NAS Report: A New Light in the Debate over Government Access to Encrypted Content

By Fred H. Cate, Jon Eisenberg
Thursday, February 15, 2018, 12:21 PM

The encryption debate dates back to Clinton administration proposals for the “clipper chip” and mandatory deposit of decryption keys. But that debate reached new prominence in connection with the FBI’s efforts to compel Apple to decrypt the phone of a dead terrorist in the San Bernardino case.

A new study by the National Academies of Sciences, Engineering, and Medicine tries to shed some light, and turn down the heat, in the debate over whether government agencies should be provided access to plaintext versions of encrypted communications and other data.

FBI and other law enforcement officials, and some intelligence officials, have argued that in the face of widespread encryption provided by smart phones, messaging apps, and other devices and software, the internet is “going dark.” These officials warn that encryption is restricting their access to information needed for criminal and national security investigations, arguing that they need a reliable, timely and scalable way to access it.

Critics have raised legal and practical objections that regulations to ensure government access would pose unacceptable risks to privacy and civil liberties and undermine computer security in the face of rising cyber threats, and may be less necessary given the wider availability of data and alternative means of obtaining access to encrypted data.

As the encryption debate has become increasingly polarized with participants on all sides making sweeping, sometimes absolutist, assertions, the new National Academies’ report doesn’t purport to tell anyone what to do, but rather provides a primer on the relevant issues.

The product of 18 months’ work by a diverse array of leaders from law enforcement, computer science, civil liberties, law, and other disciplines, the report offers a common set of descriptions of the technologies, applications, and issues involved in the encryption debate.

The report details the array of contexts in which law enforcement might seek access to encrypted content and the range of options available to governments, ranging from doing nothing to imposing specific technological tools for guaranteeing government access.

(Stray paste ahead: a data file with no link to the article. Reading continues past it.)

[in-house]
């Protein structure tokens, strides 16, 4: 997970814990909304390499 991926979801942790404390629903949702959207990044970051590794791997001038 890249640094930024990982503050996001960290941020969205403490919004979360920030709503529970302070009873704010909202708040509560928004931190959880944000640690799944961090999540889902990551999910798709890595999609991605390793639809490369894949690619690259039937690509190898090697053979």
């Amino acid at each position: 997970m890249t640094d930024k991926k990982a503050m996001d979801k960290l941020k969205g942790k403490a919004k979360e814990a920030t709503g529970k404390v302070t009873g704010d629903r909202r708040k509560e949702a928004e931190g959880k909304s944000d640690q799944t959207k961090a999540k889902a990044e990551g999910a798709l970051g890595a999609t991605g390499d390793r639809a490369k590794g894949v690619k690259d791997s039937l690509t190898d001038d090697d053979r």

It concludes with a structured framework organized around eight questions for evaluating proposals to provide authorized government agencies with access to encrypted content:

  1. To what extent will the proposed approach be effective in permitting law enforcement and/or the intelligence community to access plaintext at or near the scale, timeliness, and reliability that proponents seek?
  2. To what extent will the proposed approach affect the security of the type of data or device to which access would be required, as well as cybersecurity more broadly?
  3. To what extent will the proposed approach affect the privacy, civil liberties, and human rights of targeted individuals and groups?
  4. To what extent will the proposed approach affect commerce, economic competitiveness, and innovation?
  5. To what extent will financial costs be imposed by the proposed approach, and who will bear them?
  6. To what extent is the proposed approach consistent with existing law and other government priorities?
  7. To what extent will the international context affect the proposed approach, and what will be the impact of the proposed approach internationally?
  8. To what extent will the proposed approach be subject to effective ongoing evaluation and oversight?

The goal of the framework is not merely to help decision makers reach rational decisions but also to help them appreciate the broad ramifications of those decisions and to tailor those decisions to reduce unintended consequences whenever possible. The framework also highlights the need for better data to guide fact-specific decisions.

There is no silver bullet in the encryption debate. But it is our hope that this report and the example of the civil, informed deliberation among widely divergent perspectives necessary to produce it, may provide a useful guide for future decisions about this most contentious of issues.

The study was sponsored by William and Flora Hewlett Foundation, John D. and Catherine T. MacArthur Foundation, and the National Science Foundation (award CNS-1555610) and is available online at . Any opinions, findings, and conclusions or recommendations expressed in this material are those of the authors and do not necessarily reflect the views of the sponsors.